From coffee cups to water bottles, plastic continues to be a widely used material despite the environmental hazard it represents. Of course, differentiating waste for recycling is an essential action, but if you really want to combat plastic pollution, you cannot help but to seek alternatives. An example? Instead of using plastic bottles, you can choose a metal water bottle, which perfectly meets the same need, are refillable and do not pollute.

6. Choose alternative means of transportation

Another issue that is hotter than ever today is that of sustainable mobility. With the unstoppable growth of urban areas, the problem of air pollution and congestion in cities is increasingly felt, and even here it is not difficult to make one's own personal contribution to achieving effective solutions.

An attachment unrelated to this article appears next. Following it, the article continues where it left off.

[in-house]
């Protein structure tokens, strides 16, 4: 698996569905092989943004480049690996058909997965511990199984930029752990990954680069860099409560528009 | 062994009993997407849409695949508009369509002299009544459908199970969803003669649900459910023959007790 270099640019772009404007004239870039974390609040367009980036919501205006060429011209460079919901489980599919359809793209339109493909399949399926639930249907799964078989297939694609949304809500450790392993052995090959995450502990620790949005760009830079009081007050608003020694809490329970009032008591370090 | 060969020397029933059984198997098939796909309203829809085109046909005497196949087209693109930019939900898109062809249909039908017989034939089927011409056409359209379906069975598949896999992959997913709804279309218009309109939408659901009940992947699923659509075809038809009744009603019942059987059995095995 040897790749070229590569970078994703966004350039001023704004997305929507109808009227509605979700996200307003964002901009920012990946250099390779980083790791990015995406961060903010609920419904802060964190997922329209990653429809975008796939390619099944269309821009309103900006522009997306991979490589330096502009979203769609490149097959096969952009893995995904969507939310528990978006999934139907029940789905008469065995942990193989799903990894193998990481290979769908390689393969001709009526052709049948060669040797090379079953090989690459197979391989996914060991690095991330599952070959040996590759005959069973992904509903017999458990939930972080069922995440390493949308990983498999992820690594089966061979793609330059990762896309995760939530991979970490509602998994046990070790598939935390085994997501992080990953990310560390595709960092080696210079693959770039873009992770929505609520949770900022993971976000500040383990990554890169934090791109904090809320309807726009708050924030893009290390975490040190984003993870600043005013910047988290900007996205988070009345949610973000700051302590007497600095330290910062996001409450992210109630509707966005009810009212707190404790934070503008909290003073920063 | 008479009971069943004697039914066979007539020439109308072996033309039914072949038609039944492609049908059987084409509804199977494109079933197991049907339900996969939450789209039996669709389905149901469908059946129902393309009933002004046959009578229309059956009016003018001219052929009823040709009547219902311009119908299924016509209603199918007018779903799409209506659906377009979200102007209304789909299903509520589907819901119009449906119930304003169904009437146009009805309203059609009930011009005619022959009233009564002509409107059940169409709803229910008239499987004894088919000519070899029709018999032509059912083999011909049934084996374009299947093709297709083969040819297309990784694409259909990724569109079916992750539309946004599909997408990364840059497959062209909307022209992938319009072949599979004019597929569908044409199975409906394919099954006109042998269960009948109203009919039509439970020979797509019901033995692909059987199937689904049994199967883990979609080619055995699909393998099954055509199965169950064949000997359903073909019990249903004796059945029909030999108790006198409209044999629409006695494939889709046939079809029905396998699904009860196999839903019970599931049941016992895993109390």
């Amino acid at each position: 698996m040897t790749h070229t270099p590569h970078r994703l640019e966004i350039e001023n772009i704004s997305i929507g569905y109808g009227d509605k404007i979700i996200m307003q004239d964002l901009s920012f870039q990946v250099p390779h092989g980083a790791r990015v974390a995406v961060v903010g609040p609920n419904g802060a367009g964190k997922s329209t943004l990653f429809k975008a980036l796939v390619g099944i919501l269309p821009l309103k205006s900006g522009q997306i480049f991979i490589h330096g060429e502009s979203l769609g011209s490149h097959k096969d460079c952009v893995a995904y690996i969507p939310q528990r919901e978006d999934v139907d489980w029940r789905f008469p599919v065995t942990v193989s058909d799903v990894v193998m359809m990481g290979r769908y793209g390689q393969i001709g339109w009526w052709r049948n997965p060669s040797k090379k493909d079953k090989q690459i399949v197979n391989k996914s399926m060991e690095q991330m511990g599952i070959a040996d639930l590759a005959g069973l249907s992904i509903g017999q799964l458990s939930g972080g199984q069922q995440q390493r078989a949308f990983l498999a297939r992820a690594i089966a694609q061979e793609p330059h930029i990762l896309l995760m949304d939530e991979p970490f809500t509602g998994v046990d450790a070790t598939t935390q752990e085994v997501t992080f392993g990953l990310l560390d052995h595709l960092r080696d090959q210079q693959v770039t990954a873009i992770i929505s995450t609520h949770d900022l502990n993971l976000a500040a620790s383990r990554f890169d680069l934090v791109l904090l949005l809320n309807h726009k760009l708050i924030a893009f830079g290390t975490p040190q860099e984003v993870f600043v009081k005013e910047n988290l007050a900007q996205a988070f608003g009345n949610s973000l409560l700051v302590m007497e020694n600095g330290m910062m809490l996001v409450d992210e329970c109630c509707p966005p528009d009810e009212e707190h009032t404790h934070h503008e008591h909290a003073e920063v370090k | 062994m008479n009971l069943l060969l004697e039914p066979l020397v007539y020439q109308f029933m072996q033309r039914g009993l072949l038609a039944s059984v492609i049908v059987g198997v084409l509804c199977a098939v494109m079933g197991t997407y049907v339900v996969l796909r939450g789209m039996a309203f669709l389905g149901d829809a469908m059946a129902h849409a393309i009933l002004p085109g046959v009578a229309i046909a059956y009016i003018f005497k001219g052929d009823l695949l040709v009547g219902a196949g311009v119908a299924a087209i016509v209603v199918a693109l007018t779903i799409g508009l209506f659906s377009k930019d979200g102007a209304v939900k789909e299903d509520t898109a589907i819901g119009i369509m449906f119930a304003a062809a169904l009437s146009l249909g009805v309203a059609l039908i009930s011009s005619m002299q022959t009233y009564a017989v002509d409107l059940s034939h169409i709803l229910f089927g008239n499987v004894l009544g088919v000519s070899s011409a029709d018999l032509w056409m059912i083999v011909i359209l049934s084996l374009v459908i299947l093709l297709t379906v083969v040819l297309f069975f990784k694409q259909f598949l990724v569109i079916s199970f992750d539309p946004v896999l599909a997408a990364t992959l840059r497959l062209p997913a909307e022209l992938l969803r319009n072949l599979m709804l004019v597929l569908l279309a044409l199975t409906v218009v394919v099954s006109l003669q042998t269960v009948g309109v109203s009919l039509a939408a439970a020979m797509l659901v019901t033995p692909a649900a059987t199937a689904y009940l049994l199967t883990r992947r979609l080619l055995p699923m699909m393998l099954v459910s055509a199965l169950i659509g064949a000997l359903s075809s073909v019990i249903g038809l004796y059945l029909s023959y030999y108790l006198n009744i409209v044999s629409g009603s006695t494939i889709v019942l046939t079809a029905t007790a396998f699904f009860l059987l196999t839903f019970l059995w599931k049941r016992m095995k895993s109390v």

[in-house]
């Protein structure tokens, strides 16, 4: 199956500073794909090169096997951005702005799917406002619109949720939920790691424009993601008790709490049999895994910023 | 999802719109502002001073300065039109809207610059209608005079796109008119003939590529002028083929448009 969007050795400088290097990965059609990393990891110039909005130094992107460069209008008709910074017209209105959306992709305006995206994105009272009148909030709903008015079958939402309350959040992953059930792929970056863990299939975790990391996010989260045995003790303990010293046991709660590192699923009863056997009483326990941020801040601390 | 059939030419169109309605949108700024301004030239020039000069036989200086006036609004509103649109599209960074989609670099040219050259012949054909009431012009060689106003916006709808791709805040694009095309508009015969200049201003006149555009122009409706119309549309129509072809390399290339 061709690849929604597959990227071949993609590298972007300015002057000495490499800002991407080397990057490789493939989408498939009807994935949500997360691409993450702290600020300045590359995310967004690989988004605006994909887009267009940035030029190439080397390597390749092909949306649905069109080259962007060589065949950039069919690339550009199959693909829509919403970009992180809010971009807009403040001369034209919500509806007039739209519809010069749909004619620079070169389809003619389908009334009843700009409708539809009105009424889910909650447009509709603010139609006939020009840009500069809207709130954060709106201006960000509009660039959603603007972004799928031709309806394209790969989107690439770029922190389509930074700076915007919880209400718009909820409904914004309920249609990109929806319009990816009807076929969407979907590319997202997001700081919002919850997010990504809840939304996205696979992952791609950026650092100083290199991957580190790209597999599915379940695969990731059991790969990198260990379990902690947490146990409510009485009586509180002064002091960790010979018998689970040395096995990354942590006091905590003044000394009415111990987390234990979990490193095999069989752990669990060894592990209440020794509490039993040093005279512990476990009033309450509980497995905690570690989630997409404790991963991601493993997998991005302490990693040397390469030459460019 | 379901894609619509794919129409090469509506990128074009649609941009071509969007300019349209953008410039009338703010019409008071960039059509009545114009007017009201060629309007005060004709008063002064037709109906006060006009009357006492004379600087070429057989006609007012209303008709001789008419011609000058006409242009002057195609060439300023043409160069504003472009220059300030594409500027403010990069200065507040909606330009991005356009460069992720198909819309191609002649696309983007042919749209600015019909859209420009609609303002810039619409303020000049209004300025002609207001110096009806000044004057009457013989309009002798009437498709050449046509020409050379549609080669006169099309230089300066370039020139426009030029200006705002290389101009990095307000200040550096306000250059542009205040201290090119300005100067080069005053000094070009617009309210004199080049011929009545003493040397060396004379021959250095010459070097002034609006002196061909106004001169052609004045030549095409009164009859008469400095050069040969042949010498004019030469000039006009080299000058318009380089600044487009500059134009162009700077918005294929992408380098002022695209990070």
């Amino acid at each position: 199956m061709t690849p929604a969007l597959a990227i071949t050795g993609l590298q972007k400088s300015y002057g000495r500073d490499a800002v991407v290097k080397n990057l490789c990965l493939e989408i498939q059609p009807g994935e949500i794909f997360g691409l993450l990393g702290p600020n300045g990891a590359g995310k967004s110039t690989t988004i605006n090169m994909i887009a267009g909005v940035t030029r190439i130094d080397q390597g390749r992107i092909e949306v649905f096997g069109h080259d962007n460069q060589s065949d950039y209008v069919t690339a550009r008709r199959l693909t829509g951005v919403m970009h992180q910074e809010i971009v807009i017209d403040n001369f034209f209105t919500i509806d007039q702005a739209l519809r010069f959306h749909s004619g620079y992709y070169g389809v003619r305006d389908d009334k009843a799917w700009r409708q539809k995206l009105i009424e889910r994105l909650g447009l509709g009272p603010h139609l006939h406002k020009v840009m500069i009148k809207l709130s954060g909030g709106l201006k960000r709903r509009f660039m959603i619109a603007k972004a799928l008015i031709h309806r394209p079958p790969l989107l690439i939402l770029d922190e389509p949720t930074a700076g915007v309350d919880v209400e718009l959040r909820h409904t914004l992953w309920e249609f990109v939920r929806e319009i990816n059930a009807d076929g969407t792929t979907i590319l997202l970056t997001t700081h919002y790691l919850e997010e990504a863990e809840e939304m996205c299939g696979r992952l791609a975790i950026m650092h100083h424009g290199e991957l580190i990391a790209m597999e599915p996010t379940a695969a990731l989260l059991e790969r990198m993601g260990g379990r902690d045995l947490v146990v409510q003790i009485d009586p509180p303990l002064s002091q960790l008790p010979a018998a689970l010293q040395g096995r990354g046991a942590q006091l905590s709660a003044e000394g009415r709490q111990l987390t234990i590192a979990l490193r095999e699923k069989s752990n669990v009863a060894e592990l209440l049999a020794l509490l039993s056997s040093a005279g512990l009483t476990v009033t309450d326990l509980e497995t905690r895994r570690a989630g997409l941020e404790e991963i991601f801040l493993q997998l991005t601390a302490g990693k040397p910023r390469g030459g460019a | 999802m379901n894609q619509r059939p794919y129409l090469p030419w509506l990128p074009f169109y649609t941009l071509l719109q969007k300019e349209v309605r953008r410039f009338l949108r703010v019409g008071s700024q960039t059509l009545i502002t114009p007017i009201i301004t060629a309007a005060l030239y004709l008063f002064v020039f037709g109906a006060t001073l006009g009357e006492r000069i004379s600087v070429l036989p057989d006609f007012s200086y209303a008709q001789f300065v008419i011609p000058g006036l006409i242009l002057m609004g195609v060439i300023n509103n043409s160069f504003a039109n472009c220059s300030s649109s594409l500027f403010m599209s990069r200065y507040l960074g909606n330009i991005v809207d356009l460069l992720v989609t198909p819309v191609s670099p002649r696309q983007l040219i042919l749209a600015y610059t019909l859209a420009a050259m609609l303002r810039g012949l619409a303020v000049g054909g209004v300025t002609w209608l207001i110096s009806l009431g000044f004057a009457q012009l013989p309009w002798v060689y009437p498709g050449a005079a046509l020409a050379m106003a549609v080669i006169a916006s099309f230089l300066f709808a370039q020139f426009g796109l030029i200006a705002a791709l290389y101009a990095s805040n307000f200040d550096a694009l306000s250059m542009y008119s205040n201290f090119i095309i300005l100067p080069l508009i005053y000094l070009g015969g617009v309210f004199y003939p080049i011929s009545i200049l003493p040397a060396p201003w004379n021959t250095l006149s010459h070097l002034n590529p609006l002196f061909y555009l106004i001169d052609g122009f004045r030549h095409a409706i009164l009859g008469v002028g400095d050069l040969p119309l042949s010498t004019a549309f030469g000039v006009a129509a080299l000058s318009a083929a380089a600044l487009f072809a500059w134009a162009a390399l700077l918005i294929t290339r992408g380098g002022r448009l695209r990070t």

With the emergence of new problems on a global scale, the technology designed to solve them is also evolving: for example, low-impact vehicles are already becoming cheaper and more available with each passing day. In any case, there is nothing in this respect that can compete with a bicycle, or with one's own legs, which in addition to emissions solve the age-old issue of traffic in cities. Travelling at least part of the daily journeys with one's own strengths can be a good habit to be included in one's daily routine of well-being, combining once again personal well-being and environmental well-being.

7. Consider sharing